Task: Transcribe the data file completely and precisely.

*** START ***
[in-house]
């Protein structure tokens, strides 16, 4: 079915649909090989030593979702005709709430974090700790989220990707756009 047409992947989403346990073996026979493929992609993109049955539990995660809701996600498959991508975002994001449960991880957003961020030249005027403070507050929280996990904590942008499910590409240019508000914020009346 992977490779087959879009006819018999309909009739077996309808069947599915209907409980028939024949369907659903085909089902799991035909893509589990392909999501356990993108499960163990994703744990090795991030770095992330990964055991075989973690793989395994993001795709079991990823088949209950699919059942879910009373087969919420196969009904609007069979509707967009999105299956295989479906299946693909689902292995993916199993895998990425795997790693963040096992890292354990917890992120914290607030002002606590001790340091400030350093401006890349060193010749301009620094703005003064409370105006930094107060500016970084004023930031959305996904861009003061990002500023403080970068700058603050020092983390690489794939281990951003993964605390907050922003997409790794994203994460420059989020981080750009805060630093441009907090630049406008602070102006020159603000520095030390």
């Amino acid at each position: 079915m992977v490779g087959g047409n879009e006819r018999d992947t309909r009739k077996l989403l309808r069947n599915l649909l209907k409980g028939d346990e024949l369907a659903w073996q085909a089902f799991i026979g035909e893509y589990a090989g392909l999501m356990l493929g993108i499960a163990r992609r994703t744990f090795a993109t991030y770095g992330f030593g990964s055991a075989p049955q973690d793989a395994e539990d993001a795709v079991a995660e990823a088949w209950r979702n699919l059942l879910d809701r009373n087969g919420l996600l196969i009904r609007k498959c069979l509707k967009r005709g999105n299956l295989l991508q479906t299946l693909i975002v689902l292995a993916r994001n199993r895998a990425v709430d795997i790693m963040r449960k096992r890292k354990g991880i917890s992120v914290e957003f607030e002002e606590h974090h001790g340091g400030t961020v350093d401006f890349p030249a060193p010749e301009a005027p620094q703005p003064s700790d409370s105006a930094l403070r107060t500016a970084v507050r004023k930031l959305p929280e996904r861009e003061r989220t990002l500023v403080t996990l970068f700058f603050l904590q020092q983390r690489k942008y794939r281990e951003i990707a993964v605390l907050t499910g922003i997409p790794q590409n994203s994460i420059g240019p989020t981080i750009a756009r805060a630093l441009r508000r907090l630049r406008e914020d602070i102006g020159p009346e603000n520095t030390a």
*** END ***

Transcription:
[in-house]
């Protein structure tokens, strides 16, 4: 079915649909090989030593979702005709709430974090700790989220990707756009 047409992947989403346990073996026979493929992609993109049955539990995660809701996600498959991508975002994001449960991880957003961020030249005027403070507050929280996990904590942008499910590409240019508000914020009346 992977490779087959879009006819018999309909009739077996309808069947599915209907409980028939024949369907659903085909089902799991035909893509589990392909999501356990993108499960163990994703744990090795991030770095992330990964055991075989973690793989395994993001795709079991990823088949209950699919059942879910009373087969919420196969009904609007069979509707967009999105299956295989479906299946693909689902292995993916199993895998990425795997790693963040096992890292354990917890992120914290607030002002606590001790340091400030350093401006890349060193010749301009620094703005003064409370105006930094107060500016970084004023930031959305996904861009003061990002500023403080970068700058603050020092983390690489794939281990951003993964605390907050922003997409790794994203994460420059989020981080750009805060630093441009907090630049406008602070102006020159603000520095030390």
């Amino acid at each position: 079915m992977v490779g087959g047409n879009e006819r018999d992947t309909r009739k077996l989403l309808r069947n599915l649909l209907k409980g028939d346990e024949l369907a659903w073996q085909a089902f799991i026979g035909e893509y589990a090989g392909l999501m356990l493929g993108i499960a163990r992609r994703t744990f090795a993109t991030y770095g992330f030593g990964s055991a075989p049955q973690d793989a395994e539990d993001a795709v079991a995660e990823a088949w209950r979702n699919l059942l879910d809701r009373n087969g919420l996600l196969i009904r609007k498959c069979l509707k967009r005709g999105n299956l295989l991508q479906t299946l693909i975002v689902l292995a993916r994001n199993r895998a990425v709430d795997i790693m963040r449960k096992r890292k354990g991880i917890s992120v914290e957003f607030e002002e606590h974090h001790g340091g400030t961020v350093d401006f890349p030249a060193p010749e301009a005027p620094q703005p003064s700790d409370s105006a930094l403070r107060t500016a970084v507050r004023k930031l959305p929280e996904r861009e003061r989220t990002l500023v403080t996990l970068f700058f603050l904590q020092q983390r690489k942008y794939r281990e951003i990707a993964v605390l907050t499910g922003i997409p790794q590409n994203s994460i420059g240019p989020t981080i750009a756009r805060a630093l441009r508000r907090l630049r406008e914020d602070i102006g020159p009346e603000n520095t030390a």